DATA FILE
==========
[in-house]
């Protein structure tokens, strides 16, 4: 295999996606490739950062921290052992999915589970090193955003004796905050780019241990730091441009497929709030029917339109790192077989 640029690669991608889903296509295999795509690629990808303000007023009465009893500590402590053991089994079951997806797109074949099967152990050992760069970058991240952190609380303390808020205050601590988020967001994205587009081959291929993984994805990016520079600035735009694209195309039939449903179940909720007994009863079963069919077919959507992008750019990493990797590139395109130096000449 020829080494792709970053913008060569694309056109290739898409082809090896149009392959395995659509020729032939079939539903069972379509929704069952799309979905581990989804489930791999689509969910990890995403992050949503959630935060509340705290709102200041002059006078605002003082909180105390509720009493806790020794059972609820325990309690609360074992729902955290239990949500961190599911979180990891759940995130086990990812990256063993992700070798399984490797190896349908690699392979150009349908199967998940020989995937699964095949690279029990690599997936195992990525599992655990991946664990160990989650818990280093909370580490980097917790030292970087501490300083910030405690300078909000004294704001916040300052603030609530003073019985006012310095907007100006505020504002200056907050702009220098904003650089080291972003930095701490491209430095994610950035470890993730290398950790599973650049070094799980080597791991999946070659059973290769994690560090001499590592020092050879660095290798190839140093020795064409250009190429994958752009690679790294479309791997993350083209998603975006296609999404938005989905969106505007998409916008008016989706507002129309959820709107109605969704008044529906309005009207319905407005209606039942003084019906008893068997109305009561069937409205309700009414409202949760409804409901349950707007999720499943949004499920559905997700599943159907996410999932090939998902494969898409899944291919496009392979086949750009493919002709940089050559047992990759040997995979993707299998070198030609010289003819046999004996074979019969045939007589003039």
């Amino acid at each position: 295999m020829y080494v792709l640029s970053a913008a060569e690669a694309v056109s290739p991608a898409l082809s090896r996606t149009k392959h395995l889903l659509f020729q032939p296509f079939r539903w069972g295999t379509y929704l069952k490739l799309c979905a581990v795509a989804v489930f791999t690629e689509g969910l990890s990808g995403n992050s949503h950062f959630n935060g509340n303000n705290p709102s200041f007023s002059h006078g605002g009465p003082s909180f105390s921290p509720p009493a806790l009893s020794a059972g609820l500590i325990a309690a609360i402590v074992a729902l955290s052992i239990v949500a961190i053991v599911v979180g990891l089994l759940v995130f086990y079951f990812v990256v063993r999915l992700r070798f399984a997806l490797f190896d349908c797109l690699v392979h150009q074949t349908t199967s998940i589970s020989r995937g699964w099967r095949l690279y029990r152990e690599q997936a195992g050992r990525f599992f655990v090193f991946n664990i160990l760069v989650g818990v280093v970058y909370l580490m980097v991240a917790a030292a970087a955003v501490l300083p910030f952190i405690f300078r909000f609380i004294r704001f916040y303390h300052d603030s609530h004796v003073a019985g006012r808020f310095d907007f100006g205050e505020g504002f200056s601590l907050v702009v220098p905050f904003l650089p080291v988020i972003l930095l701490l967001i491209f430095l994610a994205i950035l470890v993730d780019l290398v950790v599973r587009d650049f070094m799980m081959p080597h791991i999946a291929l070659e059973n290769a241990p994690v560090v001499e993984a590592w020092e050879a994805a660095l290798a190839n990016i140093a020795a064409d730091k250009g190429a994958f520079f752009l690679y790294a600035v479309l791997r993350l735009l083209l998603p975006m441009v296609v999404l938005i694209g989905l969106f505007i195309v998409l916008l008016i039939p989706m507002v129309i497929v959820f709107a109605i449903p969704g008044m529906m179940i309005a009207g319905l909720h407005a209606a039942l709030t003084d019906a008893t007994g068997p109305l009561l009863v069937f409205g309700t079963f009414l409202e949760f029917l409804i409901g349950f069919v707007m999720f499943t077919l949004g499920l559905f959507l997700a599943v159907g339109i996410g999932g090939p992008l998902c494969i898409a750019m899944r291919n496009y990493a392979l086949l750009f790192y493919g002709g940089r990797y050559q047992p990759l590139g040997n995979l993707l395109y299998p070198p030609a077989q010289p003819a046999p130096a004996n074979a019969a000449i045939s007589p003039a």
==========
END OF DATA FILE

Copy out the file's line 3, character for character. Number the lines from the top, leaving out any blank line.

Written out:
């Amino acid at each position: 295999m020829y080494v792709l640029s970053a913008a060569e690669a694309v056109s290739p991608a898409l082809s090896r996606t149009k392959h395995l889903l659509f020729q032939p296509f079939r539903w069972g295999t379509y929704l069952k490739l799309c979905a581990v795509a989804v489930f791999t690629e689509g969910l990890s990808g995403n992050s949503h950062f959630n935060g509340n303000n705290p709102s200041f007023s002059h006078g605002g009465p003082s909180f105390s921290p509720p009493a806790l009893s020794a059972g609820l500590i325990a309690a609360i402590v074992a729902l955290s052992i239990v949500a961190i053991v599911v979180g990891l089994l759940v995130f086990y079951f990812v990256v063993r999915l992700r070798f399984a997806l490797f190896d349908c797109l690699v392979h150009q074949t349908t199967s998940i589970s020989r995937g699964w099967r095949l690279y029990r152990e690599q997936a195992g050992r990525f599992f655990v090193f991946n664990i160990l760069v989650g818990v280093v970058y909370l580490m980097v991240a917790a030292a970087a955003v501490l300083p910030f952190i405690f300078r909000f609380i004294r704001f916040y303390h300052d603030s609530h004796v003073a019985g006012r808020f310095d907007f100006g205050e505020g504002f200056s601590l907050v702009v220098p905050f904003l650089p080291v988020i972003l930095l701490l967001i491209f430095l994610a994205i950035l470890v993730d780019l290398v950790v599973r587009d650049f070094m799980m081959p080597h791991i999946a291929l070659e059973n290769a241990p994690v560090v001499e993984a590592w020092e050879a994805a660095l290798a190839n990016i140093a020795a064409d730091k250009g190429a994958f520079f752009l690679y790294a600035v479309l791997r993350l735009l083209l998603p975006m441009v296609v999404l938005i694209g989905l969106f505007i195309v998409l916008l008016i039939p989706m507002v129309i497929v959820f709107a109605i449903p969704g008044m529906m179940i309005a009207g319905l909720h407005a209606a039942l709030t003084d019906a008893t007994g068997p109305l009561l009863v069937f409205g309700t079963f009414l409202e949760f029917l409804i409901g349950f069919v707007m999720f499943t077919l949004g499920l559905f959507l997700a599943v159907g339109i996410g999932g090939p992008l998902c494969i898409a750019m899944r291919n496009y990493a392979l086949l750009f790192y493919g002709g940089r990797y050559q047992p990759l590139g040997n995979l993707l395109y299998p070198p030609a077989q010289p003819a046999p130096a004996n074979a019969a000449i045939s007589p003039a």